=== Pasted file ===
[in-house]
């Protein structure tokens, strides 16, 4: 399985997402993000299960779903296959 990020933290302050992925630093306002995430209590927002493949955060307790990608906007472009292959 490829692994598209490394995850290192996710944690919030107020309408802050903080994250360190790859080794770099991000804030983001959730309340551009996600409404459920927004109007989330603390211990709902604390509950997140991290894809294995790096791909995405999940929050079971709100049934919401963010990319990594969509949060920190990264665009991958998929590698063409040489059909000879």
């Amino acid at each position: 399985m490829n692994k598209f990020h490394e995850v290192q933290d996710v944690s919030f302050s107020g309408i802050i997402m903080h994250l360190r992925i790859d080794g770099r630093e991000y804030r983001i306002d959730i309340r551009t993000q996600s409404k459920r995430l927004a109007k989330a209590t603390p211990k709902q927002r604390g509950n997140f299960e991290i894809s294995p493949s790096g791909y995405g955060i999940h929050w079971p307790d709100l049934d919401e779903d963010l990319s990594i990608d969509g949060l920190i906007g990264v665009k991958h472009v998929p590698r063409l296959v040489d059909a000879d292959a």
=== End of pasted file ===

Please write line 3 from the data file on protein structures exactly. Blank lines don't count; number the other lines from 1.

């Amino acid at each position: 399985m490829n692994k598209f990020h490394e995850v290192q933290d996710v944690s919030f302050s107020g309408i802050i997402m903080h994250l360190r992925i790859d080794g770099r630093e991000y804030r983001i306002d959730i309340r551009t993000q996600s409404k459920r995430l927004a109007k989330a209590t603390p211990k709902q927002r604390g509950n997140f299960e991290i894809s294995p493949s790096g791909y995405g955060i999940h929050w079971p307790d709100l049934d919401e779903d963010l990319s990594i990608d969509g949060l920190i906007g990264v665009k991958h472009v998929p590698r063409l296959v040489d059909a000879d292959a």